With so many places to see in Croatia that are off the beaten track, the freedom of your own four wheels will definitely come in handy.

Croa­t­ia is a tru­ly par­adise and it is a great des­ti­na­tion for road trip. There’s 1000km of coast at your dis­pos­al in Croa­t­ia, and almost as many islands. There are forests and mead­ows, rivers and moun­tains, all wait­ing to be explored on foot, by bike, on horse­back or of course, on your trusty four wheels. Hav­ing a vehi­cle  means hav­ing free­dom  to get up and go when­ev­er you want espe­cial­ly if you plan to explore islands in depthUnlike the rest of Croa­t­ia where mod­ern bus­es link all the towns, bus­es on the islands are slow and infre­quent.

The motor­way sys­tem in Croa­t­ia has great­ly improved in recent years thanks to some rather exten­sive road build­ing. There are (amongst oth­er routes) now motor­ways link­ing Zagreb to Pula, Rije­ka, Zadar and Split along the coast and Varazdin in the inte­ri­or. The main motor­way south – to Dubrovnik – is cur­rent­ly con­struct­ed as far as Ploce, which is about 100km north of Dubrovnik (along the coast).


Roads in Croa­t­ia are of a pret­ty good stan­dard. You are unlike­ly to encounter any prob­lems when dri­ving in Croa­t­ia. Even if you do come into some dif­fi­cul­ties, most local peo­ple will be more than will­ing to help you. You’ll reg­u­lar­ly come across petrol sta­tions when dri­ving, which all offer unlead­ed and diesel as stan­dard. If you need road assis­tance, the Croa­t­ian Auto Club Emer­gency Ser­vice (HAK) will help you. Their tele­phone num­ber is 987.


Many of the same road rules apply in Croa­t­ia as they do in oth­er coun­tries. Wear a seat­belt, keep your mobile phone in your back­pack (it’s ille­gal to use it while dri­ving) and don’t get behind the wheel if you’ve been sam­pling the local bev­er­ages ( per­mit­ted blood alco­hol lev­el is 0.05%).

And very impor­tant thing, always take care of our friends on two wheels, give them space if they are pass­ing by your side and please what­ev­er you do, don’t throw cig­a­rette buds trough the window.Long, hot sum­mers turn the veg­e­ta­tion in Dal­ma­tia into one huge tin­der­box. Wild­fires caused by a moment’s thought­less­ness spread rapid­ly with trag­ic con­se­quences for peo­ple, wildlife and prop­er­ty, so penal­ties for cul­prits are stiff.

Hoping the islands

If you’re plan­ning to take your car onto the islands, you will need to take one of the many car fer­ries that run from the main­land. The main fer­ry com­pa­ny in Croa­t­ia is Jadrolin­i­ja. Ensure that you reserve your place on the fer­ry ahead of time, as on most ser­vices you can’t just show up on the day. Some fer­ries enable you to book online but oth­ers you will need to book at a local tick­et office.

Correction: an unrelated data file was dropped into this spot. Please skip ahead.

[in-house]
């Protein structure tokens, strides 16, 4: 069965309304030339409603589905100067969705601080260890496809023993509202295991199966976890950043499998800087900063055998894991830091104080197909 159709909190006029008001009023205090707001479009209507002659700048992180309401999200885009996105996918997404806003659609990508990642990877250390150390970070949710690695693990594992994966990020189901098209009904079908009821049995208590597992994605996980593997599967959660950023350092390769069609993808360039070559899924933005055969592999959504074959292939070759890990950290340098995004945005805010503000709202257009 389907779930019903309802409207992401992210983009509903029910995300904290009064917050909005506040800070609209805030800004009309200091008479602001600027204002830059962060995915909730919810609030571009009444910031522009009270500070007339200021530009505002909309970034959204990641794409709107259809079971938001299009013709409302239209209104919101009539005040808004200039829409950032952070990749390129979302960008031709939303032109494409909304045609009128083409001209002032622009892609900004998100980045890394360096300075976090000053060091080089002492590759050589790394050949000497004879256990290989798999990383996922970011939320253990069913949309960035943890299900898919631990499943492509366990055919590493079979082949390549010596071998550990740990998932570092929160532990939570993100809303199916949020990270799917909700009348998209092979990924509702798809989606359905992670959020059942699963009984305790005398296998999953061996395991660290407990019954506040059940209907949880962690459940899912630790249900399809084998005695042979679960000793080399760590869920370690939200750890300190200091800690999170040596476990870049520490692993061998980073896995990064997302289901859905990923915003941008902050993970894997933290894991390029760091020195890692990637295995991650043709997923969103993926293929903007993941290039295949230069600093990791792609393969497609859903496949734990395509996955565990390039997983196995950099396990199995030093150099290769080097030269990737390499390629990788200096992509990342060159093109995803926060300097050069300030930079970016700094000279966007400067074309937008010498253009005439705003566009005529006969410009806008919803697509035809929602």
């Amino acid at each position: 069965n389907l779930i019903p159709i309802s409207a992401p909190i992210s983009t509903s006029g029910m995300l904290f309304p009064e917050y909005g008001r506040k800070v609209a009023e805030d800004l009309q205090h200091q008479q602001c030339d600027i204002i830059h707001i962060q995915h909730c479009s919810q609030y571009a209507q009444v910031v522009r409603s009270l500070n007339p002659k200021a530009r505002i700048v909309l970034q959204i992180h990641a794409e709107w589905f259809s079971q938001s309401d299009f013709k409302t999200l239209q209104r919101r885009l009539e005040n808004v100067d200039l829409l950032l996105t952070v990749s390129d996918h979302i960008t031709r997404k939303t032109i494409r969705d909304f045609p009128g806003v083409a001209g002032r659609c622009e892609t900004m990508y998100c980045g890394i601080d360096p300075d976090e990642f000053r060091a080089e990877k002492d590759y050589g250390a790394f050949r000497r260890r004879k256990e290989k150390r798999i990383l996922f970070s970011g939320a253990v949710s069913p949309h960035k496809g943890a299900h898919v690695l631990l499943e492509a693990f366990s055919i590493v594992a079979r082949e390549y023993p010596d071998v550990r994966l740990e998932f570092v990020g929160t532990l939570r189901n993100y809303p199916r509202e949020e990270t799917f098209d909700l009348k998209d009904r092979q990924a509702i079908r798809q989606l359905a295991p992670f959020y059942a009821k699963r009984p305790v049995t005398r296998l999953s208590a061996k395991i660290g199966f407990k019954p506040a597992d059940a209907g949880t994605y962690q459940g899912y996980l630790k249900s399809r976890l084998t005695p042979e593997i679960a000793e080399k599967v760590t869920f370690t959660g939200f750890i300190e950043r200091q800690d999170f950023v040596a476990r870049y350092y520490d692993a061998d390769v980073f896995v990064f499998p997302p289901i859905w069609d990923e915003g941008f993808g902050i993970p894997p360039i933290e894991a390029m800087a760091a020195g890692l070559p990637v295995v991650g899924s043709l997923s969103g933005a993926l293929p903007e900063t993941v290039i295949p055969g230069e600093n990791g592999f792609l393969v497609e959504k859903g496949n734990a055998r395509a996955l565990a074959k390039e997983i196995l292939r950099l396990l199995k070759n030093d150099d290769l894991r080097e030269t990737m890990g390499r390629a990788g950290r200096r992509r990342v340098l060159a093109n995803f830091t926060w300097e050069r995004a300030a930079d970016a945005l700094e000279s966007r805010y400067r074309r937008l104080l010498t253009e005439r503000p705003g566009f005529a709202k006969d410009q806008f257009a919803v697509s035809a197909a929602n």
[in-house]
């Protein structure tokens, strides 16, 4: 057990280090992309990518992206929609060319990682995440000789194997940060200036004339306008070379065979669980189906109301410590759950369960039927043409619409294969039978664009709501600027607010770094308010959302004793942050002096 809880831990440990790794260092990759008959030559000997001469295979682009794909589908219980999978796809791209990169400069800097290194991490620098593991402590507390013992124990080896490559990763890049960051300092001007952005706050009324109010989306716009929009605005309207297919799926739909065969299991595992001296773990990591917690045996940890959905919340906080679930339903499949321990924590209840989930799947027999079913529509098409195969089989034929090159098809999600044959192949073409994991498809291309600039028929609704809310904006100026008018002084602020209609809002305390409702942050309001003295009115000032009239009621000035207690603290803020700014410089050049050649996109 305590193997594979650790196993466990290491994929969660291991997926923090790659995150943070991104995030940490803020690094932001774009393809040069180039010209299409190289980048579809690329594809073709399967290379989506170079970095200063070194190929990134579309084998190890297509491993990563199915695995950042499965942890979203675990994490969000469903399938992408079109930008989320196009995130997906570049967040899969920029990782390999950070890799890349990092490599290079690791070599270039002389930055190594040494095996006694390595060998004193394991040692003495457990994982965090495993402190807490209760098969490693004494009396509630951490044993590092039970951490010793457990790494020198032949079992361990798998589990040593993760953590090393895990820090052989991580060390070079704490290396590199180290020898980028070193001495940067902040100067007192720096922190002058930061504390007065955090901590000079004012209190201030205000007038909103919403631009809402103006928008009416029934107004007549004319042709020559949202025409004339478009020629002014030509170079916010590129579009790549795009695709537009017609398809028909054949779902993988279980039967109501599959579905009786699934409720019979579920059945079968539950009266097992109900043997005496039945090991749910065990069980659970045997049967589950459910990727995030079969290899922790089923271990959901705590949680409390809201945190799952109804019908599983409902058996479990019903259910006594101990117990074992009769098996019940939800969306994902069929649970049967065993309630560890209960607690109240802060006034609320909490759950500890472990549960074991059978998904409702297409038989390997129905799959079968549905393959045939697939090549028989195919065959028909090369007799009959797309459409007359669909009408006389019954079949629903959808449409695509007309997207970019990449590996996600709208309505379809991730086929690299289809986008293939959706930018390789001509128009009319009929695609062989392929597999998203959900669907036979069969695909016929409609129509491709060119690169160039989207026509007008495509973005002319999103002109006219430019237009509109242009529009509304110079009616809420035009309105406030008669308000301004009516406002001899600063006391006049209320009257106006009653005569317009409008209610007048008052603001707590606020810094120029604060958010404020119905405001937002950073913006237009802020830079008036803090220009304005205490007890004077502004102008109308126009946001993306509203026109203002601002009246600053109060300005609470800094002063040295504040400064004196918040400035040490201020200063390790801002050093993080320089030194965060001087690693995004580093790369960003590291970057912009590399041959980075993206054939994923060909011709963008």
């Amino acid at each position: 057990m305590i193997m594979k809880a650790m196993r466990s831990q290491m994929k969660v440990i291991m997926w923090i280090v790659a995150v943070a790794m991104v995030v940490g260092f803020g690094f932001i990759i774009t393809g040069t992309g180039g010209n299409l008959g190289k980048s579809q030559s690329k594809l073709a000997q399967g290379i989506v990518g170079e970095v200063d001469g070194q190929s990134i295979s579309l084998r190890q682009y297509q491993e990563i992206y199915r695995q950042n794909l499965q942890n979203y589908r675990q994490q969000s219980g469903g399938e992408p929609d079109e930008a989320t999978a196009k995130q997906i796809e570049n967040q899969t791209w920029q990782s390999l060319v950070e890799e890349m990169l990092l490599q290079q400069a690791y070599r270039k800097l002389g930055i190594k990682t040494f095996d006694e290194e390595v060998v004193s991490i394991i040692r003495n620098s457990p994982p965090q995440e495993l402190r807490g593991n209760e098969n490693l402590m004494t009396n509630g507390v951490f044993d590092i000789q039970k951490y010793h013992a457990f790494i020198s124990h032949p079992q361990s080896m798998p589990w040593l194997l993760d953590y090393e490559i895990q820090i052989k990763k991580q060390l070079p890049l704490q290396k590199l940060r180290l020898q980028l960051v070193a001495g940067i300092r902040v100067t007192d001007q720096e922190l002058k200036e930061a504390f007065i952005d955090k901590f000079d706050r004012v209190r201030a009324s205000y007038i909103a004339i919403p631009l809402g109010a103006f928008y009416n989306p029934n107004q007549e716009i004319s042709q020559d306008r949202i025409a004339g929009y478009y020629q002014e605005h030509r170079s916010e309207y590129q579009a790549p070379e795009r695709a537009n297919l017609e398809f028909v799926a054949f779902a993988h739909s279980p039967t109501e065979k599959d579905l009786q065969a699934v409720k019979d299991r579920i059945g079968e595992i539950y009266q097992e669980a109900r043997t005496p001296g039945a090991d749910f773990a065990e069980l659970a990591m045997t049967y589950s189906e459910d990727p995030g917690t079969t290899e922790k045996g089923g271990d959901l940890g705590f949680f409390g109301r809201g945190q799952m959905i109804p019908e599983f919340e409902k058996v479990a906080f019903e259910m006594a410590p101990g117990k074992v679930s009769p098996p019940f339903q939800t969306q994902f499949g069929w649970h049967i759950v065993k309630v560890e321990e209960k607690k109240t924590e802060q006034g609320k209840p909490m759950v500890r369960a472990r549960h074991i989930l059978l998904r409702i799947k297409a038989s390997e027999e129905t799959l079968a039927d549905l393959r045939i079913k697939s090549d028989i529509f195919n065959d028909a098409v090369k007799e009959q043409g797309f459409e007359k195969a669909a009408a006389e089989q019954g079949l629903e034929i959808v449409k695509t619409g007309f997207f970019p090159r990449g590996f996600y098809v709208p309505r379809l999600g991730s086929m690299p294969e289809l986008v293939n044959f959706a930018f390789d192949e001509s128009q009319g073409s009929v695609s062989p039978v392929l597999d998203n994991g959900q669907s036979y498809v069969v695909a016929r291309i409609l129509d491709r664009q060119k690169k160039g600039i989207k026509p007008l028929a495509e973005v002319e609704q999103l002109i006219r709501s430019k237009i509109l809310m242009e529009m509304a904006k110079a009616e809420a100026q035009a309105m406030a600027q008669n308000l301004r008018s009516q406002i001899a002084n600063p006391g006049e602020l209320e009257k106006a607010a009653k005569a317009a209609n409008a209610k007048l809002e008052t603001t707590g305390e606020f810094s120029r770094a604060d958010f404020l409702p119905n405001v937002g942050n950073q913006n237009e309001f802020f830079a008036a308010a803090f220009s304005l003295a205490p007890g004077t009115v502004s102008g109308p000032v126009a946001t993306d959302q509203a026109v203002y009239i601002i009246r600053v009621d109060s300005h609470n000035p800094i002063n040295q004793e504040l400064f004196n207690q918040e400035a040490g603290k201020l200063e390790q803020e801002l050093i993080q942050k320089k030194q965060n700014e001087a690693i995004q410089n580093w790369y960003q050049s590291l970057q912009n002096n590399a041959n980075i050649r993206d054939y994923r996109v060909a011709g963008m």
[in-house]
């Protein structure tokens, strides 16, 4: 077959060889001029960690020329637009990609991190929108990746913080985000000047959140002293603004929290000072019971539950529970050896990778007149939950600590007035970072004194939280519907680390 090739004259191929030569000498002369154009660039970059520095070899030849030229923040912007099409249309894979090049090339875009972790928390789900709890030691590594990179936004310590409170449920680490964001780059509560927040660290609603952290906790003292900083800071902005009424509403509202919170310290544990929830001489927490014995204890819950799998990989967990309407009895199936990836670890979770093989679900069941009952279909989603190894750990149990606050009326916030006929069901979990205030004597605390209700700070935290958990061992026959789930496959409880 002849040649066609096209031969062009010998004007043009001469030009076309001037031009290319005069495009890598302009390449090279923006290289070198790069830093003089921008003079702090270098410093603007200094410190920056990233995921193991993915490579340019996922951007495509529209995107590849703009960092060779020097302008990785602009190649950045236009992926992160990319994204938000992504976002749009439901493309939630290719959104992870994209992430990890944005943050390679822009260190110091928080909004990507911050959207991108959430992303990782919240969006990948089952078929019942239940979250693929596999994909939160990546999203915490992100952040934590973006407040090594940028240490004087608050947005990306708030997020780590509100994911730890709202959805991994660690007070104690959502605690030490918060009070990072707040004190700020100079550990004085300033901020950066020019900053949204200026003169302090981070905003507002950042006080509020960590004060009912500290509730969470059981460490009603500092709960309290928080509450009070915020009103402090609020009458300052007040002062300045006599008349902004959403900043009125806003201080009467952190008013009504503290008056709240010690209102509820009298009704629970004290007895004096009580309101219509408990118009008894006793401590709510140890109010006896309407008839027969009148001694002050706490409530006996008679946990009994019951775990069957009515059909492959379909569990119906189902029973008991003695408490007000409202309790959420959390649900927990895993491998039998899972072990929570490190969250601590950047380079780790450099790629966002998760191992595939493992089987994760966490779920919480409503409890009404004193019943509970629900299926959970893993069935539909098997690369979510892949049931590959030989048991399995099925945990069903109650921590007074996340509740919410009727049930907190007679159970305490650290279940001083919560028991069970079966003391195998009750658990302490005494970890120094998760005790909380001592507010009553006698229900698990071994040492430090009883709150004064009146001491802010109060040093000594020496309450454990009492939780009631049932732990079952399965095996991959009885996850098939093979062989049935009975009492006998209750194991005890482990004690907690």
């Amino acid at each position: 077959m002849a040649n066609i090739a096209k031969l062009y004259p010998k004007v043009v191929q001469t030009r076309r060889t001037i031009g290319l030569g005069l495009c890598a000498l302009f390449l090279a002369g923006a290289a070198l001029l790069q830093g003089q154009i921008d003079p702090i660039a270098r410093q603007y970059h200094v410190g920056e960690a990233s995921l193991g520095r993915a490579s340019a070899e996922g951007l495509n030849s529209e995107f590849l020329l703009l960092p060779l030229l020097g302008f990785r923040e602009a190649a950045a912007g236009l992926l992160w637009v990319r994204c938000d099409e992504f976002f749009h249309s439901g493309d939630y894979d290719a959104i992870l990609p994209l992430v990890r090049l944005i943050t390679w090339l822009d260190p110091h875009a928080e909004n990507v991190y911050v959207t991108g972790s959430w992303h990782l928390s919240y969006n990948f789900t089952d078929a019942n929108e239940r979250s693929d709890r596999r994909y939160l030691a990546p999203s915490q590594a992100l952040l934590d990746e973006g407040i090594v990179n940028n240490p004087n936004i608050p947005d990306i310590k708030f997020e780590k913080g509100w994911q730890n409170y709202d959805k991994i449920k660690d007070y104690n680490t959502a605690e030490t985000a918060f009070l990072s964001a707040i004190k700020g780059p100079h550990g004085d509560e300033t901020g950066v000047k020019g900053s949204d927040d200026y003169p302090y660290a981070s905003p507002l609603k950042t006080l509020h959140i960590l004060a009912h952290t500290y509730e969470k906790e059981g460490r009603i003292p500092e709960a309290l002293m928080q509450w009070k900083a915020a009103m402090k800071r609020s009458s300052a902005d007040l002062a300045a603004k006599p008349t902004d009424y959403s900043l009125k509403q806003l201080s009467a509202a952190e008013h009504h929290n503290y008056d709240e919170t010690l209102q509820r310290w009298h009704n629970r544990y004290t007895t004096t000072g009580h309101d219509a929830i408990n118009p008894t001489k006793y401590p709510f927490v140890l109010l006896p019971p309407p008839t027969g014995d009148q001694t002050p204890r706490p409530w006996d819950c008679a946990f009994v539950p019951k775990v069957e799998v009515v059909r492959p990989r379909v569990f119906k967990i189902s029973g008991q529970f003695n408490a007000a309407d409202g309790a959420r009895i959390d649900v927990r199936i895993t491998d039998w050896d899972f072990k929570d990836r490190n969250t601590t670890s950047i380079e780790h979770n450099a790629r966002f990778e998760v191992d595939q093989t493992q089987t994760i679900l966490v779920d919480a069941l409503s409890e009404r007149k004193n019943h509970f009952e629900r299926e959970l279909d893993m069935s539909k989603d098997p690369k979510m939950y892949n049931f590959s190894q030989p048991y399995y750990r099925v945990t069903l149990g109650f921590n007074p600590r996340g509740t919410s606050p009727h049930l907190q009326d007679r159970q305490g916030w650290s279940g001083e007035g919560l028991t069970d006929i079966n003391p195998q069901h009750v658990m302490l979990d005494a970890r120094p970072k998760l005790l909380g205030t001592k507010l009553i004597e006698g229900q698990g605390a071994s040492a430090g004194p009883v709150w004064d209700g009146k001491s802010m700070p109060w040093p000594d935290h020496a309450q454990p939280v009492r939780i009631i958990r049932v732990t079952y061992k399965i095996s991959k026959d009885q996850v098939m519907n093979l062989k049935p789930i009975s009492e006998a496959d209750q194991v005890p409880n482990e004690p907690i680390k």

If you want to explore islands with your camper­van or car, you will have to take one of the Jadrolin­i­ja’s fer­ry .. Oth­er­wise you can use cata­ma­rans from com­pa­nies below.


  • Kapetan Luka Oper­ate cata­ma­ran ser­vices between Split and Vis (stop­ping at Hvar twice a week), and a very pop­u­lar cata­ma­ran ser­vice from Split to Brac, Hvar, Kor­cu­la, Mljet and Dubrovnik, Split-Bol-Makars­ka-Kor­cu­la-Mljet-Dubrovnik as well as a route from Rije­ka to the near­by islands
  • G & V Line Oper­ates a cata­ma­ran ser­vice from Dubrovnik to Sipan & Mljet which con­tin­ues to Kor­cu­la and Las­to­vo in July & August
  • G & V Line Iadera Routes from Zadar to the local islands
  • Mia Tours From Zadar to the islands of Pre­mu­da, Sil­ba and Olib
  • Rap­s­ka Plovid­ba Ser­vice between the islands of Rab and Pag, and Rab and the main­land
  • LNP Routes between Split and Sol­ta, and Sibenik and two local islands
  • Bura Line Oper­ate a route between Split, Slati­na and Tro­gir
  • Bilan oper­ate ser­vices between Ore­bic on the Pel­je­sac Penin­su­la and Kor­cu­la
  • Porat Ilovik have a route from Los­inj to the small island of Ilovik
  • RPZ Vrga­da oper­ate a ser­vice from Biograd na moru and Pakostane on the main­land to the small island of Vrga­da
  • GP Sibenik oper­ate a route from Bro­dar­i­ca (near Sibenik) to the island of Krpanj
  • Nautic­ki Cen­tar Komiza have a fer­ry line between Komiza on the island of Vis and the island of Bise­vo

Wild camping

While wild camp­ing in BIH and Ser­bia is com­mon, it is for­bid­den in Croa­t­ia. It is worth say­ing that this does­n’t stop trav­el­ers to sleep close to one of the many acces­si­ble seclud­ed beach­es or in the coun­try­side for a cou­ple of nights. Whether you decide to sleep in camp­sites or your deci­sion will be to go wild, always use your com­mon sense, don’t flash out and clean up after you leave!

(and have a good excuse ready if the police­men sud­den­ly knock on your win­dow 😉